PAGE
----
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The tentative contract struck last week between the UAW and FCA US, formerly known as Chrysler, seems to meet the needs of both the union and the industry. The union tackles some of its membership’s top concerns, and sets up a solid framework for negotiations with General Motors and Ford Motor Co.

The deal addresses the union’s two-tier pay system, and begins to tackle the increasingly expensive problem of health care for active workers.

UAW President Dennis Williams’ pick of Chrysler as the target, or lead company in the talks, is not surprising. Williams and Chrysler CEO Sergio Marchionne have an unusually warm and candid relationship, and Marchionne has been the most vocal of the Big Three about his own opinions, as well as the financial status of his company.

Fiat Chrysler’s tier-two workers — those recently hired — would start at $17 an hour, up about $1 per hour; their top wage would range up to $25.35, an increase from $19.28. They also would receive an improved 6.4 percent 401(k) contribution.

More senior tier-one employees would receive 3 percent general wage increases in the first and third year, plus 4 percent lump sums of about $2,400 in the second and fourth year.

Automakers can’t handle much of an increase in labor costs all at once, particularly as they look to be more profitable in the future than they have been in the past decade, and with competition not taking a breather.

The tentative contract will likely appease newer workers, and also provide enough cushion to give senior workers the hourly raise they haven’t had in a decade.

The UAW’s choice to begin with Chrysler is likely also strategic. The company has the lowest profit margins of the Big Three and the highest percentage of second-tier workers. About 43 percent, or 15,300 of its employees make the lower wage.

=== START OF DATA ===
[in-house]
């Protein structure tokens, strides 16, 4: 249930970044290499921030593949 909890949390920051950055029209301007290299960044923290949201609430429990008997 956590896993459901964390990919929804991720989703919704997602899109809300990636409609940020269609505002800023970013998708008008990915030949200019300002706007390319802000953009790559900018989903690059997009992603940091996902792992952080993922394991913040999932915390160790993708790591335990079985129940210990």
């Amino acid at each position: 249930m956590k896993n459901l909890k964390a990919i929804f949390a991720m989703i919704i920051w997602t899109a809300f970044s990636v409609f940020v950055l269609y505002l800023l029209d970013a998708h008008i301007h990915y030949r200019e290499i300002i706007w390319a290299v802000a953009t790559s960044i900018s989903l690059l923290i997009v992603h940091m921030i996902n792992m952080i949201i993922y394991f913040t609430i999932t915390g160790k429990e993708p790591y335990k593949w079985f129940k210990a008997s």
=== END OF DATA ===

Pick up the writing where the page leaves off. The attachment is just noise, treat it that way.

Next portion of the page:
By comparison, 29 percent of Ford’s workers and just 19 percent of GM’s are second-tier.

If cash-strapped Chrysler can afford the increased labor costs, the UAW’s thinking is that GM and Ford have no choice but to follow suit.

With such attention in these talks on compensation and benefits, new employment has not been a focal point. That’s perhaps intentional on the part of the UAW.

Cheaper labor costs in the South and in Mexico threaten to take some auto production from Detroit.

As part of the deal, Chrysler announced it would move all car production to Mexico, while investing $5.3 billion in U.S. plants, which will take over production of all SUVs and pickup trucks. Several Detroit area plants need major improvements.

But profit margins on larger vehicles are bigger, and it makes sense the companies would move cars with lower profit margins to a location with cheaper labor costs.

Ford has also announced new products will be made in the Motor City, but that came after an announcement that some of its smaller vehicles would now be made in Mexico.

And as fuel and emissions standards tighten over the coming years, automakers could be making almost 50 percent less profit than they currently do on a vehicle sale in North America. That profit erosion would threaten UAW jobs.

Nonetheless, the agreement between FCA US and the UAW is a promising start to what should be a workable deal for the next four years, and speaks to the increasing maturity of relationships between automakers and the union.

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